Tag Archives: New York Irish
'The Fenian Banner', 1866 (Library of Congress)

‘The Next War': The New York Irish-American Looks Towards John Bull, April 1865

150 years ago this month the American Civil War seemed on the verge of ending. The fall of Richmond on 3rd April appeared to have hammered a final nail in the coffin of the Confederate cause. When the New York Irish-American Weekly came out on Saturday 8th April, they printed a piece entitled ‘The End […]

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The Return of the 69th New York, 1861 by Louis Lang. Thomas Madigan had been anticipating such a homecoming before Bull Run (New York Historical Society)

The Madigans: Famine Survival, Emigration & Obligation in 19th Century Ireland & America

Each pension file contains fragments of one Irish family’s story. They are rarely complete, but nonetheless they often offer us rare insight into aspects of the 19th century Irish emigrant experience. Few match the breadth of the story told in the Madigan pension file. That family’s words and letters take us from the Great Famine […]

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Irish emigrants sending money back to Ireland from the Emigrants Savings Bank in 1880 (Library of Congress)

‘As Good A Chance to Escape As Any Other': A Cork Soldier’s Aid to His Family in Ireland, 1864

Occasionally, I am asked why any Irish impacted by the American Civil War should be remembered in Ireland. After all, the argument goes, these people left our shores, and they weren’t fighting for ‘Ireland.’ In response, I usually point out that many were Famine-era emigrants, who often felt they had little choice but to leave. […]

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Lieutenant-Colonel James J. Smith and officers of the 69th New York, an image exposed just a few weeks after the Battle of Skinner's Farm (Library of Congress)

‘I Trust the Almighty Will Spare Me My Life': Charles Traynor & the Battle of Skinner’s Farm, 25th March 1865

In March 1865, Charles Traynor wrote home to his mother Catharine in New York. A veteran of some of the most famed Irish Brigade actions of the war, he was still at the front as the conflict began to enter its final days. ‘I trust the Almythy will spear me my life’ he confided to […]

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On Board an Emigrant Ship (Library of Congress)

‘Strange Soil Your Doom': Advice on How to Prepare for Emigration in 1863

In the Spring of 1863 the Reverend John Dwyer of Dublin penned a series of three letters to the New York Irish-American newspaper. Entitled ‘Hints to Irish Emigrants’, each was themed to provide advice for different stages of the emigrant’s journey from Ireland to America- what to do before you left, what to do while on the […]

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A woman in mourning clothes holding an image of a soldier (Library of Congress)

‘God Has Called Your Husband to the Other Shore': The Letters that turned Wives into Widows

Few historic documents intrude on the intimate emotional experiences of past people quite like the letters that brought them news of a loved ones death. To read them is to at once imagine that first occasion when they were read. Though death may have occurred days, weeks or even months before, it was the act […]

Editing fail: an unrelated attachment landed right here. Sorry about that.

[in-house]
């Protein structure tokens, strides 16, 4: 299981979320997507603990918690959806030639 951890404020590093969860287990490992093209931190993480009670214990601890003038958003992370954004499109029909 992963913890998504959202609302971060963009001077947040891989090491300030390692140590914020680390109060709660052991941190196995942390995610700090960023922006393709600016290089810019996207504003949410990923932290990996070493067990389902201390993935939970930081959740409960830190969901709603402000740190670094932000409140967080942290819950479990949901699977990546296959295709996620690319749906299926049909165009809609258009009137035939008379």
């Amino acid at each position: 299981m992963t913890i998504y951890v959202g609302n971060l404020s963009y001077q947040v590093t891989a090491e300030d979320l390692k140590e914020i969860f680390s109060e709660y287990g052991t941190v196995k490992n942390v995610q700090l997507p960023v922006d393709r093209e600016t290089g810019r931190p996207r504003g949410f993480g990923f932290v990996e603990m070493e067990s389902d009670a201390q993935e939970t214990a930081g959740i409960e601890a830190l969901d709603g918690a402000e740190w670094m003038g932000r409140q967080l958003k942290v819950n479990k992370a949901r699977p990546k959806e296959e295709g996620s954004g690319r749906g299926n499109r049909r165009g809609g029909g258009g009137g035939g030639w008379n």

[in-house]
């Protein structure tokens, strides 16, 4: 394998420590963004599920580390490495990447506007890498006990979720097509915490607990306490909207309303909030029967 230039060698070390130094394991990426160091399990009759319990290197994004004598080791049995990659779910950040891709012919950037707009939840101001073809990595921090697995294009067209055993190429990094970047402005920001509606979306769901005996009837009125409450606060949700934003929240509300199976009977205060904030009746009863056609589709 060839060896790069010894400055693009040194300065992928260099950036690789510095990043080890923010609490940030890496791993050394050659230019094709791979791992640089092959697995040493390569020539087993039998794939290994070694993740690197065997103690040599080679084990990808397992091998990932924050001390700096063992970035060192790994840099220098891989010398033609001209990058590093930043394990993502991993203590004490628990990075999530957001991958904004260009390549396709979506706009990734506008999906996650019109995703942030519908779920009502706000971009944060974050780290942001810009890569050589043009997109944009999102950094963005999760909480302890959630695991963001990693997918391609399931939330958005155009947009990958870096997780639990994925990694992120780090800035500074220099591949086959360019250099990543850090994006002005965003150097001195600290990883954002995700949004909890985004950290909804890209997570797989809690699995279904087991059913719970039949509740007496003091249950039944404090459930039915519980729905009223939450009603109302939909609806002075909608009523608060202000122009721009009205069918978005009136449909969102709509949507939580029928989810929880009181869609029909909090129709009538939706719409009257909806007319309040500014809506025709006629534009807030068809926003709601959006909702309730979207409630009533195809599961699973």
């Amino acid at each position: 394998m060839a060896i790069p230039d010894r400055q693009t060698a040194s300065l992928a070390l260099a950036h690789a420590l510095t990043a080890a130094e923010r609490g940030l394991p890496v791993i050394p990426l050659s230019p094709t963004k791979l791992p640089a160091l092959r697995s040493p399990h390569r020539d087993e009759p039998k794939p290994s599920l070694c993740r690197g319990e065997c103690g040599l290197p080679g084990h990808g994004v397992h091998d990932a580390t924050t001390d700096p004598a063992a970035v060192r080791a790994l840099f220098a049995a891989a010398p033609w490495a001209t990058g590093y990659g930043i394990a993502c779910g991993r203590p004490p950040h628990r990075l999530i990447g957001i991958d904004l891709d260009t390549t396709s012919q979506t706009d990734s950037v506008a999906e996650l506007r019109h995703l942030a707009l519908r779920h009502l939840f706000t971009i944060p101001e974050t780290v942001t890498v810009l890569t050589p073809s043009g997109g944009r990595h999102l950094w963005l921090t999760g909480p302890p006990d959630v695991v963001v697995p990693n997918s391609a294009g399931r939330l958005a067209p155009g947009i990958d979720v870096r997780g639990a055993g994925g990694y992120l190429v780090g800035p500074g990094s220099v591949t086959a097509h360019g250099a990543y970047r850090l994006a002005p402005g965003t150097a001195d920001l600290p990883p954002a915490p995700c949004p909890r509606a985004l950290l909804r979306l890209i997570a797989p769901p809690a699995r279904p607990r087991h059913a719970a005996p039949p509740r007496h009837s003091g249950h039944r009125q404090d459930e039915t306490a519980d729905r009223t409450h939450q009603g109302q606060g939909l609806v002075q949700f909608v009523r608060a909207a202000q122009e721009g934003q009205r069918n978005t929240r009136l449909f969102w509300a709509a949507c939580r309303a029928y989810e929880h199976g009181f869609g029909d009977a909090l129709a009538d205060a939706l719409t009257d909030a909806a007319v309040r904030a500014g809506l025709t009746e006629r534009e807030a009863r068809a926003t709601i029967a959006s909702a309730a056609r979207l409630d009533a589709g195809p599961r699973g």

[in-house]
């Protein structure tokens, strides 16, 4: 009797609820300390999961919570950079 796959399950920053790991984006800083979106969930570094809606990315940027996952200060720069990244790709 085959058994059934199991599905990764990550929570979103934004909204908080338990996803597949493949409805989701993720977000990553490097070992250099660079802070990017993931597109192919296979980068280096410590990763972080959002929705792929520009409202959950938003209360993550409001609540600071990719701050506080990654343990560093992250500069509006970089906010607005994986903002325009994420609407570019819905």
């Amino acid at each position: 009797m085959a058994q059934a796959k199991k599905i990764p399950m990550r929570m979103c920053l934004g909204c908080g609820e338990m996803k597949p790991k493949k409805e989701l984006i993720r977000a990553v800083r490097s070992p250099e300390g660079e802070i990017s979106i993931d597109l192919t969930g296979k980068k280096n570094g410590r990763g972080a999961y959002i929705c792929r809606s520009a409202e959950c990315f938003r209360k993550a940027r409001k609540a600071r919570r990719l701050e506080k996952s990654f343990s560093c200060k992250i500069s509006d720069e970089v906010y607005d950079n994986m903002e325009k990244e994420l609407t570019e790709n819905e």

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Underground lodgings for the poor of New York around 1869. Many people who ultimately ended up in Poor Houses would have been familiar with such scenes (Library of Congress)

Dependents: Portraits of 50 Irish People in New York Poorhouses, 1861-1865

On 4th August 1865, an Irish emigrant woman from Cork City gave birth to a baby girl in New York. The child -Mary- had been dealt a tough start to life. Her mother was a pauper, and Mary had entered the world in Richmond County Poor House. Mary’s brother and sister were also paupers, and […]

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The first page of William Duffie's Letter to Ann Scanlan, informing her of her husband Patrick's death (Fold3)

‘I Hope…To See You Once More And Then I Would Die Contented': An Irish Mother Writes to Her Son

Bridget Burns married her husband William in Ireland on 18th August 1840. When her husband died eight years later, he left Bridget a widow and their only child, Henry, fatherless at the age of six. By the time 1861 came along, Bridget and her son were living 125 Greenwich Avenue, New York. On 19th August […]

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The % percentage breakdown by birthplace of the men in Thomas Francis Meagher Post #88. Ireland dominates with 18, followed by the United States by 16. The other countries were England (6), Germany (4), France (1) and Unknown (1). (Click on image for larger view)

A Visual Look at Irish Veterans in the G.A.R.: Thomas Francis Meagher Post #88, Staten Island (1)

The Grand Army of the Republic (G.A.R.) was a Union veteran organisation originally founded in 1866. It would eventually become a significant lobby group with major political clout, particularly when it came to veterans affairs. In the State of New York, a number of G.A.R. Posts bore the names of Irishmen who served in the […]

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Staten Island and the Narrows c. 1861 (Library of Congress)

Remembering James Sharkey: The Final Letters of an Irish-American Boy

As regular readers of the blog will know, I spend a lot of time looking through Civil War Widow’s & Dependent’s Pension Files. Many of these files contain original letters written home by soldiers during the war. Having spent a number of months compiling a database of Irish-American letters from men in New York regiments, […]

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